Earned income is dropping while unearned income is rising. In 1995, salaries and wages comprised 76% of American taxpayers’ total income. Twenty-five years later, that number was down to 67% (see Figure 1). What accounts for the difference? A rise in unearned income, predominantly from sources like pensions and IRAs, social security benefits, partnerships and S corporations, and capital gains. While a rising number of retirees can explain much of this shift, it may also reflect a growing dependence on income derived from owning and trading stocks, bonds, and investment property.
The independent workforce is booming. In 2023, Upwork estimated that there were 64 million Americans in the independent workforce, comprising those who are self-employed, freelance, or do gig work either full or part-time.1 At the current rate, half of all working Americans will be part of the independent workforce by 2027.2 Part of what’s driving this momentum is its popularity with younger workers: half of adult Gen Zers freelance, versus 44% of Millennials and just 30% of Gen X.3 And businesses are altering their marketing plans to reflect the growing ranks of independent workers. In 2019 Estee Lauder began allocating 75% of its ad budget to influencers4—a profession that 54% of Millennials and Gen Z say that they would pursue if given the opportunity.5 If ad spends keep shifting like this, more of them may get that opportunity.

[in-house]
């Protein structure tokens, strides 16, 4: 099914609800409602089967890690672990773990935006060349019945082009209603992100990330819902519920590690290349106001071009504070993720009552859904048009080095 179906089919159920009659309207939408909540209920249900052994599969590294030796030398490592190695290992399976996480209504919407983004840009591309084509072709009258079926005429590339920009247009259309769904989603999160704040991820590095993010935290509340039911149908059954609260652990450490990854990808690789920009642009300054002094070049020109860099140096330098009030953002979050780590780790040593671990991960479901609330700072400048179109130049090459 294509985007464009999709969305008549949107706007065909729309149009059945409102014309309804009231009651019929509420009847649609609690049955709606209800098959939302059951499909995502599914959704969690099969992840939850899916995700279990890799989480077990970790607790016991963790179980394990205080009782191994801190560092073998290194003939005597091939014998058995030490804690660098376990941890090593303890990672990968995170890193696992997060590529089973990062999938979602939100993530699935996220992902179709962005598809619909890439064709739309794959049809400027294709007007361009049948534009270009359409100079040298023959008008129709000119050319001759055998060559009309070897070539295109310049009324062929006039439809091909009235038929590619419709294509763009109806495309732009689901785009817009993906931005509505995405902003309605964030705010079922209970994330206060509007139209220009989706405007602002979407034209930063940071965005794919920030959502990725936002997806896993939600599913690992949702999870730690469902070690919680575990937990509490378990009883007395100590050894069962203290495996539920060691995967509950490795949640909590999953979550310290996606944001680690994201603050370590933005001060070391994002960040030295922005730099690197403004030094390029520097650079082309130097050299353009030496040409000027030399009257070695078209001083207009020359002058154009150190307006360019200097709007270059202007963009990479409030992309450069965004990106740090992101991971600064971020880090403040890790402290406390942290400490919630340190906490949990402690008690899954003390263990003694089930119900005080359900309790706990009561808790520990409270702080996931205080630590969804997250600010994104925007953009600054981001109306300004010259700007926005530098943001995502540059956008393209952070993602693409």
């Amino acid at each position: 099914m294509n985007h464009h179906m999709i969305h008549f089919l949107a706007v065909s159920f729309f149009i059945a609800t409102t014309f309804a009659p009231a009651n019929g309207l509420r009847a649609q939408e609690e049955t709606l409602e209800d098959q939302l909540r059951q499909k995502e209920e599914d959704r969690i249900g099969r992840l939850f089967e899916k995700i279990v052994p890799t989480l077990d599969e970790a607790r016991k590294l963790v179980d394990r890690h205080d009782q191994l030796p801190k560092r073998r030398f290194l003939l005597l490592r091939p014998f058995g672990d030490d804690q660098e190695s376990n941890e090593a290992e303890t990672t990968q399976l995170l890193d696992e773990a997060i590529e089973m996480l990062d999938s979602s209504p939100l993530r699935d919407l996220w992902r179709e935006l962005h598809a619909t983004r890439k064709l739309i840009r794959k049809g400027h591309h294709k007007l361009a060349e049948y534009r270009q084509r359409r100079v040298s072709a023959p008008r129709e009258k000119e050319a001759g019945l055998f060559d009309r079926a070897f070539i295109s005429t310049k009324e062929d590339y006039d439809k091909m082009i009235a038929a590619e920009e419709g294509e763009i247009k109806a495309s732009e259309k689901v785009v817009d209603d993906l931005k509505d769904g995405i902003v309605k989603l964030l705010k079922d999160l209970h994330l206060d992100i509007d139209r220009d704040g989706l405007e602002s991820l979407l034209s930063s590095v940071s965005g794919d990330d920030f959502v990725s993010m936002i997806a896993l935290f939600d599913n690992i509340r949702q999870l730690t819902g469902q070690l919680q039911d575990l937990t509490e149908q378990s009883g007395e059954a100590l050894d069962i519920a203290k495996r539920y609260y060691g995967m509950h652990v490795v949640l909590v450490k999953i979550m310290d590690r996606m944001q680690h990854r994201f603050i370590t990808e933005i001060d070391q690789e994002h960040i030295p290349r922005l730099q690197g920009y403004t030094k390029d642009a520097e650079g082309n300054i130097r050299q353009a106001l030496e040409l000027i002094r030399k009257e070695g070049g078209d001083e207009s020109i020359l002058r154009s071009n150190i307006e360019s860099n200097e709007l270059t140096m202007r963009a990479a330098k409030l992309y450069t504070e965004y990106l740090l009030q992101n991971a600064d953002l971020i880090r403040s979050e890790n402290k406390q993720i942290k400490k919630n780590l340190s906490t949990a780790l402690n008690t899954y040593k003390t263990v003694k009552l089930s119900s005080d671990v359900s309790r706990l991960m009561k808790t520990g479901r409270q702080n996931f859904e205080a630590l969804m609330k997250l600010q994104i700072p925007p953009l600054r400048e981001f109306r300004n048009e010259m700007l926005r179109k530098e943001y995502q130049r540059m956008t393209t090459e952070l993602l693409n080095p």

Side hustles have caught on. Two in five Americans claim to have one6, including one in five so-called retirees.7 The money-making opportunities are varied and seem to be plentiful. Globally, 4 million people serve as hosts on Airbnb,8 7.5 million sell goods on Etsy,9 half a million pet-sit on Rover,10 and 3 million create content on OnlyFans.11 According to Stripe, those using 50 of the most popular creator platforms have earned over $25 billion in aggregate.12 Another study found that about half of social media creators who kept at it for at least four years earned more than $50k a year.13 Figures like that explain why large numbers of people turn their side hustle into their primary source of income. For example, 35% of women who host online experiences for Airbnb started the gig as a way to replace lost income, but for 23%, it’s now their primary source of livelihood.14